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This question and this one on Meta Stack Overflow highlight a not uncommon case in which a new programmer truly can't figure out what the next step is for solving a simple programming problem.

In such cases, the best response would be to provide helpful hints that don't fully answer the question, but allow the questioner (or anyone else in the same state who reads the question later) to think through the answer on their own. This is much more beneficial to new programmers than actually giving them the answer.

It would be good if such "hint" answers could be given a status like that of answers. Right now, you could put a hint in an answer, but it would be (rightfully, given the guidelines) downvoted. Or you could put it in a comment, in which case it may be deleted, and you can't get any official credit for it.

I think there should be a new category of response called "hint" or "tip". These could be upvoted and downvoted. They probably should receive fewer points per vote than true answers. Perhaps whenever someone adds a "hint" response, the text of real answers should be hidden until a user clicks on them.

This answer to the second of the two questions linked above states that providing hints in this way so that users can learn is not part of the purpose of Stack Overflow. But why not? As it is, Stack Overflow is slightly detrimental to budding programmers when it provides full answers to their ignorant but innocent questions. Adding a "hint" answer option would be beneficial to the community.

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    How does that align with the "we want to be a repository of high level coding knowledge, not a tutorial or mentoring website" goal of Stack? It feels like we would be taking a step in the opposite direction.... – Patrice Jul 6 '17 at 15:55
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    We are not a tutoring website. If you want hints, go elsewhere. This is a question and answer site. – Cody Gray Jul 6 '17 at 15:58
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    An interesting approach that could help alleviate some of the problems we have with new users, but as Patrice says, it's counter to the goal of having a library of clear-cut questions and answers. If you want to help someone with a hint that doesn't fit the Q&A model, post a comment. – Pekka supports GoFundMonica Jul 6 '17 at 16:07
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    them Math folks... – gnat Jul 6 '17 at 16:31
  • I don't want hints. I want people to learn to code. @Patrice 'How does that align with the "we want to be a repository of high level coding knowledge, not a tutorial or mentoring website" goal of Stack?': What is the purpose of providing such a repository? Is it just to sit there as a thing of beauty? It's there so people can learn. That's the point. And some answers interfere with learning. So the goal you have stated, even if it's SO's stated goal, is not its (unstated) meta-goal, it seems to me. – Mars Jul 6 '17 at 20:16
  • I don't think we should say that new programmers should not ask questions when they are simply lost. That seems to be implied by "high level coding knowledge"; I don't think that a large percentage of questions should be closed and deleted as "too basic". Mission statements .... – Mars Jul 6 '17 at 20:17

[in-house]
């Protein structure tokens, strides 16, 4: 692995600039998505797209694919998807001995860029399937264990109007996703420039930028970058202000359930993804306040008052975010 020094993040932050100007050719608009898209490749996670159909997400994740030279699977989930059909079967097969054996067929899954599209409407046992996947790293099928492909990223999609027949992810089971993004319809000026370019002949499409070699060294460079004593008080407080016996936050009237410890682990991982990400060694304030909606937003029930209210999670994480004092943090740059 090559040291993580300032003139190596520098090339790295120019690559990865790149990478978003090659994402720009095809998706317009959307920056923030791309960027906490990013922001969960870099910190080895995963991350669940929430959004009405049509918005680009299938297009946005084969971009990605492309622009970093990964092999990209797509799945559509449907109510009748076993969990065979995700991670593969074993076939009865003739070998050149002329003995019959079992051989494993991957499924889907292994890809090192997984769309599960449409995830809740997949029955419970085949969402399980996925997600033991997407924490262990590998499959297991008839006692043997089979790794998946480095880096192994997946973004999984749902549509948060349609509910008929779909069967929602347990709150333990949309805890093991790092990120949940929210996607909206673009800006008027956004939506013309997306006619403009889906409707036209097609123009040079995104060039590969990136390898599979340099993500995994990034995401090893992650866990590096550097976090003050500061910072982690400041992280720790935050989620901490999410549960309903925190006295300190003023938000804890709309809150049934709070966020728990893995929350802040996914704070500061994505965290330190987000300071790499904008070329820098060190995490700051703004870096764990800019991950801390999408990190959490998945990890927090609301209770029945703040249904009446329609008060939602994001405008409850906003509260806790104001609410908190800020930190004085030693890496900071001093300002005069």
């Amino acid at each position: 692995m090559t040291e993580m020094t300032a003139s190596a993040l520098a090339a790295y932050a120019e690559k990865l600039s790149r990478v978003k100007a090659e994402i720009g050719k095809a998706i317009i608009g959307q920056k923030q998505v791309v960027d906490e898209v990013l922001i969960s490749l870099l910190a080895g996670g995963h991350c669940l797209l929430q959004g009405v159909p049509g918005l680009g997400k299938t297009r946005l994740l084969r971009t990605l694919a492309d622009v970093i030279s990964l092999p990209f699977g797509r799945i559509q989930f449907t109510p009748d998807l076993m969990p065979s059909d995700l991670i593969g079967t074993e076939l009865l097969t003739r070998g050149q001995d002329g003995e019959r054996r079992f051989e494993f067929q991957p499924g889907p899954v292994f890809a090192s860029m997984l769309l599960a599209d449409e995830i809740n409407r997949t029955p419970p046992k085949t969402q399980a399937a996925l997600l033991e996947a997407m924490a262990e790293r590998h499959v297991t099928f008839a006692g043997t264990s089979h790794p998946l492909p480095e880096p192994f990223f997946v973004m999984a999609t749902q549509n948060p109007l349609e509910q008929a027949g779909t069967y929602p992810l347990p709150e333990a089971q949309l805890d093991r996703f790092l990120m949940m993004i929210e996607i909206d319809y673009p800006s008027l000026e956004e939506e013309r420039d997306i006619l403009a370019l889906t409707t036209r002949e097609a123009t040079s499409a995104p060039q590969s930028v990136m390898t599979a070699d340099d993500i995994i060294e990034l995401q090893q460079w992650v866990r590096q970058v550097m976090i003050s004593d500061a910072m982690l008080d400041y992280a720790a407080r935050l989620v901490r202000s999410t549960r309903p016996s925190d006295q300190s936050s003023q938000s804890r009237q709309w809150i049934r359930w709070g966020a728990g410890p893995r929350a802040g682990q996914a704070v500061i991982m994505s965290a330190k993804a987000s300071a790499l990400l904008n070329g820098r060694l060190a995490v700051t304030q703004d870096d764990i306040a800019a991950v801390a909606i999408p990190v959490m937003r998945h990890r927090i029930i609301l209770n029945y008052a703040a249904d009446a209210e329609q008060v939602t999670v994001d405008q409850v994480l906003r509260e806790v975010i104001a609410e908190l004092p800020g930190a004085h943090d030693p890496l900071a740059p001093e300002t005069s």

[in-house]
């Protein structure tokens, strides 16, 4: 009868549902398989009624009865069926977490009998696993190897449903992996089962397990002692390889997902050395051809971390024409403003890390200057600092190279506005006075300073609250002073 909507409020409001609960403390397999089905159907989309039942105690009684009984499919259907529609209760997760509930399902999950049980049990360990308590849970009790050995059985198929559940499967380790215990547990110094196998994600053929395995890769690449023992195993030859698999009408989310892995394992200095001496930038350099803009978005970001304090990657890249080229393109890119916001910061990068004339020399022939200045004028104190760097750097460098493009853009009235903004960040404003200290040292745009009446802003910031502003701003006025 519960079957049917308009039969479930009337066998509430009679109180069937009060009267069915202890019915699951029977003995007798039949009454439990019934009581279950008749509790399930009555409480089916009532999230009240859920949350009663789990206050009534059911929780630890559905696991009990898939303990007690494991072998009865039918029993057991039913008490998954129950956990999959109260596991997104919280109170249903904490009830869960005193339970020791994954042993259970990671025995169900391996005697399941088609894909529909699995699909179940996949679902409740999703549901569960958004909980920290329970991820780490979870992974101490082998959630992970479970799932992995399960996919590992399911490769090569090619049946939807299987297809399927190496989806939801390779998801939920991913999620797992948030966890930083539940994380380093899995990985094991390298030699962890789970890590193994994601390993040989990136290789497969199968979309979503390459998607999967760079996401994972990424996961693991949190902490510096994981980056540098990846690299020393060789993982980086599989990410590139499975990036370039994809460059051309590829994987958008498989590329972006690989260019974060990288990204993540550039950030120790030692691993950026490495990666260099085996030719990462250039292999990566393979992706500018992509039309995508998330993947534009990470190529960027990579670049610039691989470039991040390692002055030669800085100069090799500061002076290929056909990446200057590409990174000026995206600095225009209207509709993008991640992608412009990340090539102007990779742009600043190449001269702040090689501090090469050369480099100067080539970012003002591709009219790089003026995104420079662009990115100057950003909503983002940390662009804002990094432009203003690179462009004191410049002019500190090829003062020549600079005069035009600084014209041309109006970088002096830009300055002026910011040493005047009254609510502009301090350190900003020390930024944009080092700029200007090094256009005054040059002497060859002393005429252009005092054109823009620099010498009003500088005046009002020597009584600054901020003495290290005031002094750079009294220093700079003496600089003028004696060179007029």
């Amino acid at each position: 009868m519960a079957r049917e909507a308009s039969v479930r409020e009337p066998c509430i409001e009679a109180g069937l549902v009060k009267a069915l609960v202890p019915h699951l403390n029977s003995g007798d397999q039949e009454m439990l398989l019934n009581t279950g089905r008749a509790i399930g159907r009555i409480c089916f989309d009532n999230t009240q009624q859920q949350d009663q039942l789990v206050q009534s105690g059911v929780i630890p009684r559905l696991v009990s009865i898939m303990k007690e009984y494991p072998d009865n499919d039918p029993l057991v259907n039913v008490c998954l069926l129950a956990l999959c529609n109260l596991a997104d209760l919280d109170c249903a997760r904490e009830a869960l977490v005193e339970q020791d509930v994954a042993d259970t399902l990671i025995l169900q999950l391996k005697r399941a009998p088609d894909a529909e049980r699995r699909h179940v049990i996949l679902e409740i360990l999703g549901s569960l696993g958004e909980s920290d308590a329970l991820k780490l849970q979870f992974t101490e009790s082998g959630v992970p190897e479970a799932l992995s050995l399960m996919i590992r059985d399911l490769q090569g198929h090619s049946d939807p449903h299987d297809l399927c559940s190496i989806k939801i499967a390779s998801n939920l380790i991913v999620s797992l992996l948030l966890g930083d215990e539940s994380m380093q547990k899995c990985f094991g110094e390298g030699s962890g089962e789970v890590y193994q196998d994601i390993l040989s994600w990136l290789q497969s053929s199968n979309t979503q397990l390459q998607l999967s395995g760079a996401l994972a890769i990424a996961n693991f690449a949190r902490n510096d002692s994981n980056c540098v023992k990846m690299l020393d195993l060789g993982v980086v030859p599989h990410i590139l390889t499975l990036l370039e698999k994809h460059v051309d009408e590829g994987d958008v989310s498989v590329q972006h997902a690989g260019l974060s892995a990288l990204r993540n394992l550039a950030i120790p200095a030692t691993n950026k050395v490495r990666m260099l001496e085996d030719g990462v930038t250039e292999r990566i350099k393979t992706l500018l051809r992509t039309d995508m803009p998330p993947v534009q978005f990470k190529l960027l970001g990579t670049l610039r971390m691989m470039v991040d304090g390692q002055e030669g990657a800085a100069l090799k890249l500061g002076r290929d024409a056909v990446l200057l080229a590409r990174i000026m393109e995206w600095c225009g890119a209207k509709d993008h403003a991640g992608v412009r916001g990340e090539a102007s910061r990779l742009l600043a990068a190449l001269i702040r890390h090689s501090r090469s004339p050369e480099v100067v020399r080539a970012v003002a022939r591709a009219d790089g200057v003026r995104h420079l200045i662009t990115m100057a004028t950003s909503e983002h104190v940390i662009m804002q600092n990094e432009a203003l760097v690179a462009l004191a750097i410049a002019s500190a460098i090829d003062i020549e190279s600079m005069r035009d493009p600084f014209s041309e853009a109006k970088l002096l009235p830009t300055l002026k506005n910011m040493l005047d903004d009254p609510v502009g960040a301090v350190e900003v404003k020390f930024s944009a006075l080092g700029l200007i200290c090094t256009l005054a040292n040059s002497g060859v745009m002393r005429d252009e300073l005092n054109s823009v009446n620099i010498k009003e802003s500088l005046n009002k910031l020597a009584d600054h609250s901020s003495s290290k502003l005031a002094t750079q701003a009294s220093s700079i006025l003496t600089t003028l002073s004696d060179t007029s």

• Well this is where you disagree with the community and the consensus it achieved over time. Coders who are simply lost should ask questions, sure. Do they have to ask here? No. Also notice I don't say "new coders who are lost". Being new has nothing to do with this. It's the question itself that is the issue. All in all seems like you disagree with the decision Stack made about what it wants to be... – Patrice Jul 6 '17 at 21:38
  • @Patrice I accept whatever the SO or SE community decides. I take the community to be open to discussion of suggested revisions. That's all I'm offering. The downvotes my post is receiving, along with votes on answers below, are more significant to me than whatever the community decided at one time in the past. (I guess I also think the votes on the meta posts by "them Math folks" that gnat linked to are significant, too, but only for Math.SE, not for SO.) – Mars Jul 6 '17 at 22:11
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The community will judge whether or not your answer is good given the context it's provided; if they feel that a hint is better than just a code dump they'll vote accordingly. (Honestly, code dumps are bad. Don't do them.)

Marking solutions as "hints" only underscores the point that users are more than willing to copy and paste whole code blocks from here thinking that it will do everything for them; my opinion on that is to let them do so not bother implementing any technical solution to a problem that's more cultural than technical, and see how far it actually gets them.

  • I'm not contrasting hints with code dumps that lack explanation. A hint leaves out information in order to help the questioner figure it out for him/herself, while a full answer provides a full solution and an explanation of what's going on it. – Mars Jul 6 '17 at 20:09
  • What's the difference, really? Is telling the person that they're going to need a little bit more information to solve their problem really all that substantially different than what we've got going on? Again I maintain that if a user wants to just take these things from the internet and copy them in without doing due diligence, they can do that; I just refuse to agree that dev time should be burned on making it obvious that they're doing so. – Makoto Jul 6 '17 at 20:20